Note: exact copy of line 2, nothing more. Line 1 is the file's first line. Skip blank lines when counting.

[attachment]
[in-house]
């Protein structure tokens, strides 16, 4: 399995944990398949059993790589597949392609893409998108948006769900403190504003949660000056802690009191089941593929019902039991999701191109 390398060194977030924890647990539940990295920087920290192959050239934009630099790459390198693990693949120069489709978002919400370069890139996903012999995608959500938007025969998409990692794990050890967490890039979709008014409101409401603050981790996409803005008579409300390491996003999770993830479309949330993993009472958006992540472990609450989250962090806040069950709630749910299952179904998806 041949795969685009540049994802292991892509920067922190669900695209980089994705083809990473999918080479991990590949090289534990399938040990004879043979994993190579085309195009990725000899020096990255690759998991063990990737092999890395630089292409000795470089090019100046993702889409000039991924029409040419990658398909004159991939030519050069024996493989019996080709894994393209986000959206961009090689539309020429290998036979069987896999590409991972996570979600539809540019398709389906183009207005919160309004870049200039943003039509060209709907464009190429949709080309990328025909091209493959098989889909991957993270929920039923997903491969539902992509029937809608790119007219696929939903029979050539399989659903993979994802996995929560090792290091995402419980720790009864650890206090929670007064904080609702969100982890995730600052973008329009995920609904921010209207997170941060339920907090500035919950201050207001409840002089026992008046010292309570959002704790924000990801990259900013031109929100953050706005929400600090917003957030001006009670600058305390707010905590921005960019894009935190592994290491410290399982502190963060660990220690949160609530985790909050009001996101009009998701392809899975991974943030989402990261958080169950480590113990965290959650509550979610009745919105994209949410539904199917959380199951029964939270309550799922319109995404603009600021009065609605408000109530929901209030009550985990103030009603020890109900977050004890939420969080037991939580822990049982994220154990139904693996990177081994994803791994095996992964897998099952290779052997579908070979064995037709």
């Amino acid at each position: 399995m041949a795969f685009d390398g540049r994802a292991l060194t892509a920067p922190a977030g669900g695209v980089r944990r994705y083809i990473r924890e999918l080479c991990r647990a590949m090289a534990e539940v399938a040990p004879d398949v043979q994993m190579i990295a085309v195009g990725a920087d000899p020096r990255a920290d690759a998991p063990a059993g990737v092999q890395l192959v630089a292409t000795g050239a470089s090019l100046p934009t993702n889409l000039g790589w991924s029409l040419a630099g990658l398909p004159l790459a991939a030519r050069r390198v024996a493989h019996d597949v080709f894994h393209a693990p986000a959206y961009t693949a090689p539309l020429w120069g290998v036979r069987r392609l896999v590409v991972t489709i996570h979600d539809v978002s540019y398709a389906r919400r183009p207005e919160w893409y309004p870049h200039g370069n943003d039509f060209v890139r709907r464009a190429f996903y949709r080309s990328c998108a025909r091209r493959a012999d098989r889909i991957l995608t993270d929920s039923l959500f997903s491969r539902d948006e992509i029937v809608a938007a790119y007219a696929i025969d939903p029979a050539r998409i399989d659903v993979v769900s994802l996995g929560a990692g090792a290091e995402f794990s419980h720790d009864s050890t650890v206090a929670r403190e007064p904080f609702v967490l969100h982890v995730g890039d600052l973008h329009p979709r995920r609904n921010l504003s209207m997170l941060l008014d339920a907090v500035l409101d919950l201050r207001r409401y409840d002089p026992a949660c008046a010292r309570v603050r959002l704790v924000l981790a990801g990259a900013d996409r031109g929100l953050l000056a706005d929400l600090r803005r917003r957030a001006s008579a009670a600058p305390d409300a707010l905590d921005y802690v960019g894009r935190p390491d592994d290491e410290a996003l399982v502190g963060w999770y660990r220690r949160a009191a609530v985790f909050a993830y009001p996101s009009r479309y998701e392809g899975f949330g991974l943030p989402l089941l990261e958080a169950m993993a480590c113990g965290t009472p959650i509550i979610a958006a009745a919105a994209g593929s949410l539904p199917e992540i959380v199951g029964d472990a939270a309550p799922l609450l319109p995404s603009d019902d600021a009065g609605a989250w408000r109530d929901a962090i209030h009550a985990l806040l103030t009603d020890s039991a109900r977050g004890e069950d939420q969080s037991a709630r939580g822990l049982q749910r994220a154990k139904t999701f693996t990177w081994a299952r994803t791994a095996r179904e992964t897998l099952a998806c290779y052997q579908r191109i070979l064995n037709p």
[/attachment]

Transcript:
């Protein structure tokens, strides 16, 4: 399995944990398949059993790589597949392609893409998108948006769900403190504003949660000056802690009191089941593929019902039991999701191109 390398060194977030924890647990539940990295920087920290192959050239934009630099790459390198693990693949120069489709978002919400370069890139996903012999995608959500938007025969998409990692794990050890967490890039979709008014409101409401603050981790996409803005008579409300390491996003999770993830479309949330993993009472958006992540472990609450989250962090806040069950709630749910299952179904998806 041949795969685009540049994802292991892509920067922190669900695209980089994705083809990473999918080479991990590949090289534990399938040990004879043979994993190579085309195009990725000899020096990255690759998991063990990737092999890395630089292409000795470089090019100046993702889409000039991924029409040419990658398909004159991939030519050069024996493989019996080709894994393209986000959206961009090689539309020429290998036979069987896999590409991972996570979600539809540019398709389906183009207005919160309004870049200039943003039509060209709907464009190429949709080309990328025909091209493959098989889909991957993270929920039923997903491969539902992509029937809608790119007219696929939903029979050539399989659903993979994802996995929560090792290091995402419980720790009864650890206090929670007064904080609702969100982890995730600052973008329009995920609904921010209207997170941060339920907090500035919950201050207001409840002089026992008046010292309570959002704790924000990801990259900013031109929100953050706005929400600090917003957030001006009670600058305390707010905590921005960019894009935190592994290491410290399982502190963060660990220690949160609530985790909050009001996101009009998701392809899975991974943030989402990261958080169950480590113990965290959650509550979610009745919105994209949410539904199917959380199951029964939270309550799922319109995404603009600021009065609605408000109530929901209030009550985990103030009603020890109900977050004890939420969080037991939580822990049982994220154990139904693996990177081994994803791994095996992964897998099952290779052997579908070979064995037709």